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The reliability and usability of the Anesthesiologists’ Non-Technical Skills (ANTS) system in simulation research

Overview of attention for article published in Advances in Simulation, June 2016
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  • Good Attention Score compared to outputs of the same age (70th percentile)

Mentioned by

7 tweeters


4 Dimensions

Readers on

19 Mendeley
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The reliability and usability of the Anesthesiologists’ Non-Technical Skills (ANTS) system in simulation research
Published in
Advances in Simulation, June 2016
DOI 10.1186/s41077-016-0013-2
Pubmed ID

Laura Zwaan, Lian Tjon Soei Len, Cordula Wagner, Dick van Groeningen, Mark Kolenbrander, Ralf Krage


Non-technical skills (NTS) such as leadership and team work are important in providing good quality of care. One system to assess physicians' NTS is the Anesthesiologists' Non-Technical Skills (ANTS) system. The present study evaluates the ANTS system on the interrater reliability and usability for research purposes. Ten anesthesiologists and 20 anesthesiology residents performed two resuscitation scenarios (with and without the presence of distractors) in a simulation room with a full-scale patient simulator. The scenarios were videotaped. Two independent raters rated the NTS of the anesthesiologists using the ANTS system. The intraclass correlation coefficients (ICC) were calculated to determine the interrater reliability of both the total NTS score and the measured differences between the two scenarios. The raters filled out a questionnaire to obtain insights in the usability of the ANTS system for research purposes. The ICC for the total score of the NTS was substantial (0.683), and the ICC of the elements varied between 0.371 for assessing capabilities and 0.670 for providing and maintaining standards. The intraclass correlation coefficient of measuring differences was fair (0.502). The raters judged the usability as good. The ANTS system was reliable for the total score and usable to measure physicians' NTS in a research setting. However, there was variation between the reliability of the elements. We recommend that if the ANTS is used for research, a pilot study should determine elements not applicable or observable in the scenario of interest; these elements should be excluded from the study.

Twitter Demographics

The data shown below were collected from the profiles of 7 tweeters who shared this research output. Click here to find out more about how the information was compiled.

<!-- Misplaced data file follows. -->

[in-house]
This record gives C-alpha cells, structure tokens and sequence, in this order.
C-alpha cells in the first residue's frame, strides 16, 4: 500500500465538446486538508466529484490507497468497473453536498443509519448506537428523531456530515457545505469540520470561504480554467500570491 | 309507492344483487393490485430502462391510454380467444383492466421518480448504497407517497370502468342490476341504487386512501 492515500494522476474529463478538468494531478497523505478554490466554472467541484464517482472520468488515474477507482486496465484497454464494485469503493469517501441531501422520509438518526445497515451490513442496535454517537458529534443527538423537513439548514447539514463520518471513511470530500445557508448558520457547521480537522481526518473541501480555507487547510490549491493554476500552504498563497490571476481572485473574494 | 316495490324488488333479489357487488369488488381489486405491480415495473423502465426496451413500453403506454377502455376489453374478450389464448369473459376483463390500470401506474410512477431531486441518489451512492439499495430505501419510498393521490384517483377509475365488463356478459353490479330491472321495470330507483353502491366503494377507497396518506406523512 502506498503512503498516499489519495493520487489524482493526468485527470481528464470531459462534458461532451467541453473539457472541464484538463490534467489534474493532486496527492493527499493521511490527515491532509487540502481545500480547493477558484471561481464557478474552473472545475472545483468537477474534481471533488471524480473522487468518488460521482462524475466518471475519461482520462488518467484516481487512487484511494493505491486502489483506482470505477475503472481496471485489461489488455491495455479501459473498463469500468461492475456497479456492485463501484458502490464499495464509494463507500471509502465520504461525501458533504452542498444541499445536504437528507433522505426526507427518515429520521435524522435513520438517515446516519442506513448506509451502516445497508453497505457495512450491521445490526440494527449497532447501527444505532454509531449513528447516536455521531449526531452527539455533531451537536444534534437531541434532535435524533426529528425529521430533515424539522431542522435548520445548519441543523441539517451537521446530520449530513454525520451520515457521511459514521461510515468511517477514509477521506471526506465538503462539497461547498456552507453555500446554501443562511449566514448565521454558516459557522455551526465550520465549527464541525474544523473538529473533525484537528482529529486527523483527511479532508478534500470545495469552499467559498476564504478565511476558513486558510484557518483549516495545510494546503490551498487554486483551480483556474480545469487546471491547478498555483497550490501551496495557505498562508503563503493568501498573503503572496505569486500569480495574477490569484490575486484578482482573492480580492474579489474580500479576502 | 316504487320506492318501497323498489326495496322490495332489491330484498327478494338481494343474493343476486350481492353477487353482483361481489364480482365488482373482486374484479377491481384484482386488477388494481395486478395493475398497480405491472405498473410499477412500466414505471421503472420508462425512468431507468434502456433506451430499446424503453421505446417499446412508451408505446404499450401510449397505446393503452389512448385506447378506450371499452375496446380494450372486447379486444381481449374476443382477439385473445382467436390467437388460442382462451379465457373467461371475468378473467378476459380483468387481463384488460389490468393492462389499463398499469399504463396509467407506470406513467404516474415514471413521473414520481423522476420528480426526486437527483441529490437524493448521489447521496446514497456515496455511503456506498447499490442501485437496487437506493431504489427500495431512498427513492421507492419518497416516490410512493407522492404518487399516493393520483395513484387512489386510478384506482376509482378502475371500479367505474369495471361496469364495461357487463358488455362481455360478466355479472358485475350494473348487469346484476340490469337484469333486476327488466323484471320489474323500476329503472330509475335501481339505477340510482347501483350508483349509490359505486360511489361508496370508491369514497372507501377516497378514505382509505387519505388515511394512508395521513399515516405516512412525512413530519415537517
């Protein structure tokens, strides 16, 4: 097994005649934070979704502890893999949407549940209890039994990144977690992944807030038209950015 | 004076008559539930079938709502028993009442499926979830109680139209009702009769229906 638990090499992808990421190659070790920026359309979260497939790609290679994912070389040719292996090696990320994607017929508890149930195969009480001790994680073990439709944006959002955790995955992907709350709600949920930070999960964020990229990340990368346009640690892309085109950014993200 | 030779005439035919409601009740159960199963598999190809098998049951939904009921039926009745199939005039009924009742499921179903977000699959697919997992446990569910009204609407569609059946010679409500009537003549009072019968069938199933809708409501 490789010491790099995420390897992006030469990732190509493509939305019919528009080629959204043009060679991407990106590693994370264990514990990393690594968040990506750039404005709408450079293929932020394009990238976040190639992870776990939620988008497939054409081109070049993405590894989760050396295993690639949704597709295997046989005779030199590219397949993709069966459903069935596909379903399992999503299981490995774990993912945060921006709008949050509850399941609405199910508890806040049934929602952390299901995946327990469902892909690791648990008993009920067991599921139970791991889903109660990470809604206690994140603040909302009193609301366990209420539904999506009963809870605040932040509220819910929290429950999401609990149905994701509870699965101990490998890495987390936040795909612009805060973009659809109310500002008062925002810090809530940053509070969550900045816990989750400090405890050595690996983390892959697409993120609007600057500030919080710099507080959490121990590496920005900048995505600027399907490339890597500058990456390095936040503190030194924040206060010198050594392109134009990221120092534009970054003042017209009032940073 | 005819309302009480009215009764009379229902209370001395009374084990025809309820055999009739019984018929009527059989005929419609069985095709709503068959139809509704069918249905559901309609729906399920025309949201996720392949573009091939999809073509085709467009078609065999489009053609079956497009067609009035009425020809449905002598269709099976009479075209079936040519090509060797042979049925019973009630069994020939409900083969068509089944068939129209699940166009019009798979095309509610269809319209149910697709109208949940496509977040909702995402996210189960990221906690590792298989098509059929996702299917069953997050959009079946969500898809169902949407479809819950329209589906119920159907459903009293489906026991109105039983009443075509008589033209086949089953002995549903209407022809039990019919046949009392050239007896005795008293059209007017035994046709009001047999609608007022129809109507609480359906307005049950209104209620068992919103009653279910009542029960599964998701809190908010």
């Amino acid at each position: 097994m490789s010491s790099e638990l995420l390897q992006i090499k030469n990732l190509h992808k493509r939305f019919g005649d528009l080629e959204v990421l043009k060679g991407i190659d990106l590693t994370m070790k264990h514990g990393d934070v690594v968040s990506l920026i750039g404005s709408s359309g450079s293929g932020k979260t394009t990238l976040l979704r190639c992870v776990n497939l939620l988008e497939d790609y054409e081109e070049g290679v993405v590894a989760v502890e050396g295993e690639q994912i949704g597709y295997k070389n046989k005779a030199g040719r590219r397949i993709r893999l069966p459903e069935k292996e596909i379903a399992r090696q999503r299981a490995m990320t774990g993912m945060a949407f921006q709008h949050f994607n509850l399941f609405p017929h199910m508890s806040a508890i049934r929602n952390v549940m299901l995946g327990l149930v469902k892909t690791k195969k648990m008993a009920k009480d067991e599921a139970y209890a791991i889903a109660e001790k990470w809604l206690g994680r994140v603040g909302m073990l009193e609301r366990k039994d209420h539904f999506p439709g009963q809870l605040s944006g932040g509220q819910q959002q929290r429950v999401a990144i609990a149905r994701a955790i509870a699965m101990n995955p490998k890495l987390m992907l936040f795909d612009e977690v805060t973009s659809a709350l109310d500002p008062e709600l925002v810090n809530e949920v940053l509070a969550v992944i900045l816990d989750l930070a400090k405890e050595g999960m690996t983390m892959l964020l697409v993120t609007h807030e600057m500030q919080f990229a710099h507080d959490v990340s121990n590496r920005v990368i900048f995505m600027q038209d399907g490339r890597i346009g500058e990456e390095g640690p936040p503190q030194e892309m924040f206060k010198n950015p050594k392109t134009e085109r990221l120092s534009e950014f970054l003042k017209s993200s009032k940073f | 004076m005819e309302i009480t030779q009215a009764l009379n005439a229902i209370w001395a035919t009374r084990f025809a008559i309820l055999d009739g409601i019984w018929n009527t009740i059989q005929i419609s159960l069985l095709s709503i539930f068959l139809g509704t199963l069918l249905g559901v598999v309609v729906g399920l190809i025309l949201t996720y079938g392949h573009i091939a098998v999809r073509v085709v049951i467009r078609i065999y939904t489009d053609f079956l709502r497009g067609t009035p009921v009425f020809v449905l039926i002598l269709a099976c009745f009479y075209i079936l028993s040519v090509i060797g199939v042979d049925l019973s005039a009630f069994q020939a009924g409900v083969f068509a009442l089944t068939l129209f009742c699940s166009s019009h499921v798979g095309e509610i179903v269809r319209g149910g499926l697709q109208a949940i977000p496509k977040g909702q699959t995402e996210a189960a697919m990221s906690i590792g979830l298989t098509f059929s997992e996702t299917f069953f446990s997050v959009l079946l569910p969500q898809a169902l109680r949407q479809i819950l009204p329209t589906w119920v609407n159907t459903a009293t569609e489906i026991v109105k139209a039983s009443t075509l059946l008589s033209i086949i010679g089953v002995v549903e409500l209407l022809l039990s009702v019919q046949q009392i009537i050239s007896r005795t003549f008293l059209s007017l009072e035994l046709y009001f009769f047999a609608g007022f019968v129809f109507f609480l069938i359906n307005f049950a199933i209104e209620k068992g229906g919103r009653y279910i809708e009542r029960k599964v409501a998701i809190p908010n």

Mendeley readers

The data shown below were compiled from readership statistics for 19 Mendeley readers of this research output. Click here to see the associated Mendeley record.

Geographical breakdown

Country Count As %
Netherlands 1 5%
Unknown 18 95%

Demographic breakdown

Readers by professional status Count As %
Student > Master 5 26%
Other 3 16%
Researcher 3 16%
Student > Postgraduate 2 11%
Student > Ph. D. Student 2 11%
Other 3 16%
Unknown 1 5%
Readers by discipline Count As %
Medicine and Dentistry 11 58%
Computer Science 1 5%
Agricultural and Biological Sciences 1 5%
Physics and Astronomy 1 5%
Social Sciences 1 5%
Other 1 5%
Unknown 3 16%

Attention Score in Context

This research output has an Altmetric Attention Score of 4. This is our high-level measure of the quality and quantity of online attention that it has received. This Attention Score, as well as the ranking and number of research outputs shown below, was calculated when the research output was last mentioned on 28 September 2016.
All research outputs
of 13,973,339 outputs
Outputs from Advances in Simulation
of 106 outputs
Outputs of similar age
of 265,142 outputs
Outputs of similar age from Advances in Simulation
of 1 outputs
Altmetric has tracked 13,973,339 research outputs across all sources so far. This one has received more attention than most of these and is in the 72nd percentile.
So far Altmetric has tracked 106 research outputs from this source. They typically receive a lot more attention than average, with a mean Attention Score of 20.4. This one is in the 19th percentile – i.e., 19% of its peers scored the same or lower than it.
Older research outputs will score higher simply because they've had more time to accumulate mentions. To account for age we can compare this Altmetric Attention Score to the 265,142 tracked outputs that were published within six weeks on either side of this one in any source. This one has gotten more attention than average, scoring higher than 70% of its contemporaries.
We're also able to compare this research output to 1 others from the same source and published within six weeks on either side of this one. This one has scored higher than all of them